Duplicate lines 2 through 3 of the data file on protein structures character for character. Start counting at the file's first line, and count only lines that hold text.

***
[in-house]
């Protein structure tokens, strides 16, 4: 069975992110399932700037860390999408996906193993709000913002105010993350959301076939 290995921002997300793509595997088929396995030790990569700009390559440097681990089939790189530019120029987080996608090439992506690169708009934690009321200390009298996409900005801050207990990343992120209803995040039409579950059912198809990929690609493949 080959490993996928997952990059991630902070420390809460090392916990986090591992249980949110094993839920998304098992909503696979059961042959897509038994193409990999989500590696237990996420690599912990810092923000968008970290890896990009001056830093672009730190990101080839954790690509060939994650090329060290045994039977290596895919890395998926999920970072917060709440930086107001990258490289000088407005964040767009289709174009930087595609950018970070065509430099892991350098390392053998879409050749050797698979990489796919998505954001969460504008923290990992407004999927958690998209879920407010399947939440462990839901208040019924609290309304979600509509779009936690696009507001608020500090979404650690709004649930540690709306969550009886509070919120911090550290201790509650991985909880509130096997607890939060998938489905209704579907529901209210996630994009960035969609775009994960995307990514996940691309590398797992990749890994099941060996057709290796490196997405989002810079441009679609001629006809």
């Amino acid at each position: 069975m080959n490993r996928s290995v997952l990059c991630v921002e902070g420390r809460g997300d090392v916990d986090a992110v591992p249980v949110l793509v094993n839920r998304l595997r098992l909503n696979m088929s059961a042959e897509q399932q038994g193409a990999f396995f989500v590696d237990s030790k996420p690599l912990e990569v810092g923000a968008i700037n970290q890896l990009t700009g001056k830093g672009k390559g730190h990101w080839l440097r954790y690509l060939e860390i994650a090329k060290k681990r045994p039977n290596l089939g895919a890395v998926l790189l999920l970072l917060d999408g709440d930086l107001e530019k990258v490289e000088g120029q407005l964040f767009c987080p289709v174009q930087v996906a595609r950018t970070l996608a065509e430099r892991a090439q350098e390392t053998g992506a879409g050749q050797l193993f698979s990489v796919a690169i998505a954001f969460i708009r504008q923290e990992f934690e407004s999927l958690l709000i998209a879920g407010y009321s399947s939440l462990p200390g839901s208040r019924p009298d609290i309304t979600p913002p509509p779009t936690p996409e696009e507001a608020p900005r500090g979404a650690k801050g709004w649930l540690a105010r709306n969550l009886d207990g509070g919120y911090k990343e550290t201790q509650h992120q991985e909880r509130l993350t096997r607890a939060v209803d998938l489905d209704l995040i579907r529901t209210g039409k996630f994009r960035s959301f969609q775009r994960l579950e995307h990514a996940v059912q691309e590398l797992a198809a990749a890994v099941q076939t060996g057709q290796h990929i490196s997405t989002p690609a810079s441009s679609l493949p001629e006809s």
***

């Protein structure tokens, strides 16, 4: 069975992110399932700037860390999408996906193993709000913002105010993350959301076939 290995921002997300793509595997088929396995030790990569700009390559440097681990089939790189530019120029987080996608090439992506690169708009934690009321200390009298996409900005801050207990990343992120209803995040039409579950059912198809990929690609493949 080959490993996928997952990059991630902070420390809460090392916990986090591992249980949110094993839920998304098992909503696979059961042959897509038994193409990999989500590696237990996420690599912990810092923000968008970290890896990009001056830093672009730190990101080839954790690509060939994650090329060290045994039977290596895919890395998926999920970072917060709440930086107001990258490289000088407005964040767009289709174009930087595609950018970070065509430099892991350098390392053998879409050749050797698979990489796919998505954001969460504008923290990992407004999927958690998209879920407010399947939440462990839901208040019924609290309304979600509509779009936690696009507001608020500090979404650690709004649930540690709306969550009886509070919120911090550290201790509650991985909880509130096997607890939060998938489905209704579907529901209210996630994009960035969609775009994960995307990514996940691309590398797992990749890994099941060996057709290796490196997405989002810079441009679609001629006809």
């Amino acid at each position: 069975m080959n490993r996928s290995v997952l990059c991630v921002e902070g420390r809460g997300d090392v916990d986090a992110v591992p249980v949110l793509v094993n839920r998304l595997r098992l909503n696979m088929s059961a042959e897509q399932q038994g193409a990999f396995f989500v590696d237990s030790k996420p690599l912990e990569v810092g923000a968008i700037n970290q890896l990009t700009g001056k830093g672009k390559g730190h990101w080839l440097r954790y690509l060939e860390i994650a090329k060290k681990r045994p039977n290596l089939g895919a890395v998926l790189l999920l970072l917060d999408g709440d930086l107001e530019k990258v490289e000088g120029q407005l964040f767009c987080p289709v174009q930087v996906a595609r950018t970070l996608a065509e430099r892991a090439q350098e390392t053998g992506a879409g050749q050797l193993f698979s990489v796919a690169i998505a954001f969460i708009r504008q923290e990992f934690e407004s999927l958690l709000i998209a879920g407010y009321s399947s939440l462990p200390g839901s208040r019924p009298d609290i309304t979600p913002p509509p779009t936690p996409e696009e507001a608020p900005r500090g979404a650690k801050g709004w649930l540690a105010r709306n969550l009886d207990g509070g919120y911090k990343e550290t201790q509650h992120q991985e909880r509130l993350t096997r607890a939060v209803d998938l489905d209704l995040i579907r529901t209210g039409k996630f994009r960035s959301f969609q775009r994960l579950e995307h990514a996940v059912q691309e590398l797992a198809a990749a890994v099941q076939t060996g057709q290796h990929i490196s997405t989002p690609a810079s441009s679609l493949p001629e006809s």